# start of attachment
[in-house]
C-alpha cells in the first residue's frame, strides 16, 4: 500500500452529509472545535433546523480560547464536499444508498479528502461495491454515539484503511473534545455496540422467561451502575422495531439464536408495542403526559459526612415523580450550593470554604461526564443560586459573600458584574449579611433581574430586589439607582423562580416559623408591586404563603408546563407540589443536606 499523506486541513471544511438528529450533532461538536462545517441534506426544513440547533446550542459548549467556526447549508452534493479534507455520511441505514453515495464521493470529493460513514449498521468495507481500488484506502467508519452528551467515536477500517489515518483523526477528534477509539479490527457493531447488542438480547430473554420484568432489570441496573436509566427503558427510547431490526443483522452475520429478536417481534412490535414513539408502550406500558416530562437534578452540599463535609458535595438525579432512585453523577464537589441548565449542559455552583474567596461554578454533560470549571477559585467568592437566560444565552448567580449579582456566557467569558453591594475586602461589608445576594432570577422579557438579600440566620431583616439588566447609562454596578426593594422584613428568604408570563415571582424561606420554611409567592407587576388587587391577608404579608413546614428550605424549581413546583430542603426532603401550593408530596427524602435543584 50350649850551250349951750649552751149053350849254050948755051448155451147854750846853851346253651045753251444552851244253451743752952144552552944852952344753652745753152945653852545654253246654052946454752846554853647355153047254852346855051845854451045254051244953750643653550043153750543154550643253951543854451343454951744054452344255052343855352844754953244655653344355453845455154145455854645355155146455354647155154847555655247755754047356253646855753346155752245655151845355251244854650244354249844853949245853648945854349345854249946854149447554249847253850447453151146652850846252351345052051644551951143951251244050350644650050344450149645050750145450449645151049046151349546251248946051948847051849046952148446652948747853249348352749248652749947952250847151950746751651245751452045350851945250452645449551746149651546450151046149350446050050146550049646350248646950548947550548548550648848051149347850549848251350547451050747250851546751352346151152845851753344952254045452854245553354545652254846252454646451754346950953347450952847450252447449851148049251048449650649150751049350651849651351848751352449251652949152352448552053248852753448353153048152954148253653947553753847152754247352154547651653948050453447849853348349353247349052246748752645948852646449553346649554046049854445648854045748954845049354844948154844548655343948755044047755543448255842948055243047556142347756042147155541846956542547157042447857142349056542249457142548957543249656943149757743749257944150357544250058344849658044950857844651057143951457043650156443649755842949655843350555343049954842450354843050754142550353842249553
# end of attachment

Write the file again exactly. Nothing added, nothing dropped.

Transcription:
[in-house]
C-alpha cells in the first residue's frame, strides 16, 4: 500500500452529509472545535433546523480560547464536499444508498479528502461495491454515539484503511473534545455496540422467561451502575422495531439464536408495542403526559459526612415523580450550593470554604461526564443560586459573600458584574449579611433581574430586589439607582423562580416559623408591586404563603408546563407540589443536606 499523506486541513471544511438528529450533532461538536462545517441534506426544513440547533446550542459548549467556526447549508452534493479534507455520511441505514453515495464521493470529493460513514449498521468495507481500488484506502467508519452528551467515536477500517489515518483523526477528534477509539479490527457493531447488542438480547430473554420484568432489570441496573436509566427503558427510547431490526443483522452475520429478536417481534412490535414513539408502550406500558416530562437534578452540599463535609458535595438525579432512585453523577464537589441548565449542559455552583474567596461554578454533560470549571477559585467568592437566560444565552448567580449579582456566557467569558453591594475586602461589608445576594432570577422579557438579600440566620431583616439588566447609562454596578426593594422584613428568604408570563415571582424561606420554611409567592407587576388587587391577608404579608413546614428550605424549581413546583430542603426532603401550593408530596427524602435543584 50350649850551250349951750649552751149053350849254050948755051448155451147854750846853851346253651045753251444552851244253451743752952144552552944852952344753652745753152945653852545654253246654052946454752846554853647355153047254852346855051845854451045254051244953750643653550043153750543154550643253951543854451343454951744054452344255052343855352844754953244655653344355453845455154145455854645355155146455354647155154847555655247755754047356253646855753346155752245655151845355251244854650244354249844853949245853648945854349345854249946854149447554249847253850447453151146652850846252351345052051644551951143951251244050350644650050344450149645050750145450449645151049046151349546251248946051948847051849046952148446652948747853249348352749248652749947952250847151950746751651245751452045350851945250452645449551746149651546450151046149350446050050146550049646350248646950548947550548548550648848051149347850549848251350547451050747250851546751352346151152845851753344952254045452854245553354545652254846252454646451754346950953347450952847450252447449851148049251048449650649150751049350651849651351848751352449251652949152352448552053248852753448353153048152954148253653947553753847152754247352154547651653948050453447849853348349353247349052246748752645948852646449553346649554046049854445648854045748954845049354844948154844548655343948755044047755543448255842948055243047556142347756042147155541846956542547157042447857142349056542249457142548957543249656943149757743749257944150357544250058344849658044950857844651057143951457043650156443649755842949655843350555343049954842450354843050754142550353842249553